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Compound components

Epic React

What

set of components that share state create a simple, powerful declarative API

Why Compound Components

  1. Breaks things down
    1. Makes things easier to change
      1. need to make a change? it's clear which sub-element you should change
  2. Flexible!
    1. re-order the inside components

Examples

  • like Table and Column
  • where Column expects a bunch of props from Table
    • but we don't set it explicitly
<Table>
    {/* `Table` gives `Column` some props behind the scenes */}
    <Column />
    <Column />
</Table>
<select>
    <option>React</option>
</select>

Epic React Toggle Example

Super flexible!

  • You can change the order of the children!
  • or straight up just remove any part
<Toggle>
  <ToggleOn>The button is on</ToggleOn>
  <ToggleButton />
  <ToggleOff>The button is off</ToggleOff>
</Toggle>

on-label-top.png

off-label-bottom.png

React.cloneElement() API

React.cloneElement(
  element,
  [config],
  [...children]
)

Why do we need cloneElement()?

  • like creating a new copy of array
  • parent (which has the state) can't modify props directly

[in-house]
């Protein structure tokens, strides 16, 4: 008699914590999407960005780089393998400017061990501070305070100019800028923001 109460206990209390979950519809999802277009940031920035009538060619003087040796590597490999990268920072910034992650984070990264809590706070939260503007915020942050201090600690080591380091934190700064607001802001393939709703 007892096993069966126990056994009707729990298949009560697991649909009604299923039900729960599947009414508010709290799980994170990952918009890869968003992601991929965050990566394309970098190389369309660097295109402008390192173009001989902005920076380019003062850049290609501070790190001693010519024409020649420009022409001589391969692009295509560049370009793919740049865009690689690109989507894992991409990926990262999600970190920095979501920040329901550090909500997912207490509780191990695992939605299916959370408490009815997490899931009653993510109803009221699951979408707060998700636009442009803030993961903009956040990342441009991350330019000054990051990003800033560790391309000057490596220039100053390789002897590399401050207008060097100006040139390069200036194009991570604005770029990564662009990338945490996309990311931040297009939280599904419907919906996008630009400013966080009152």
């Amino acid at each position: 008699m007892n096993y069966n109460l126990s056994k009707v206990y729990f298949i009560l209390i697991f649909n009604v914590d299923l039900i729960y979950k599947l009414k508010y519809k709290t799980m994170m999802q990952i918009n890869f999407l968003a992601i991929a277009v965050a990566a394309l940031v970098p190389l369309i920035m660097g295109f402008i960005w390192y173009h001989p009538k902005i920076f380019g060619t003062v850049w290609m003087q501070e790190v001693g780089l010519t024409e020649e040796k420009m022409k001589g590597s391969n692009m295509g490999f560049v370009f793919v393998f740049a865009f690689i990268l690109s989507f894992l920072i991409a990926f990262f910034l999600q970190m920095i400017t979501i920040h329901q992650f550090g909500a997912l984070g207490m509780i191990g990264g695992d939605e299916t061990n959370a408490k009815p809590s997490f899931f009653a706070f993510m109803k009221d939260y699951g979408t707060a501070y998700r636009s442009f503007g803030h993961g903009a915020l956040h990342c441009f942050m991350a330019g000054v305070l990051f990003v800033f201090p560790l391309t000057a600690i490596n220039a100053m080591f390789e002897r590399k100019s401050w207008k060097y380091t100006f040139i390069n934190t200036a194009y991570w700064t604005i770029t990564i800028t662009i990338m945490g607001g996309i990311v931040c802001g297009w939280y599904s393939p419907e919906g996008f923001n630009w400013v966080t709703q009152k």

• React doesn't let you modify the child.props

Flexible Compound Components uses React Context

  • passes props to any descendant
  • so we don't need cloneElement

Passing in unexpected children

<Toggle>
  <span>Hello!</span>
</Toggle>

Errors out

Invalid value for prop `toggle` on <span> tag.

Allowed List of components

const ALLOWED_TYPES = [ToggleOn, ToggleOff, ToggleButton]

if (ALLOWED_TYPES.includes(child.type)) {
    return React.cloneElement(child, {on, toggle});
}
return child

Blacklist/denylist: ignore HTML elements

more flexible

typeof child.type === "string";  // HTML element

Implementation

return React.Children.map(children, (child, index) => {
    return React.cloneElement(child, {
      id: `i-am-child-${index}`,
      on,
      toggle,
    })
  })

const ToggleOn = ({on, children}) => on && children

// Accepts `on` and `children` props and returns `children` if `on` is false
const ToggleOff = ({on, children}) => !on && children

// Accepts `on` and `toggle` props and returns the <Switch /> with those props.
const ToggleButton = ({on, toggle}) => <Switch on={on} onClick={toggle} />

Passing in a React fragment

If children is a Fragment it will be treated as a single child and not traversed.

https://reactjs.org/docs/react-api.html#reactchildren

const childrenArr = React.Children.toArray(children);

    const extraElements = childrenArr.filter(el => el.props.displayName === 'extraElement');
    const sectionChildren = childrenArr.filter(el => el.type.displayName === 'Section');

Flexible Compound Components

  • instead of passing props via cloneElement
  • we pass down data via Context and useContext

See Compound Components


Last update: 2022-09-23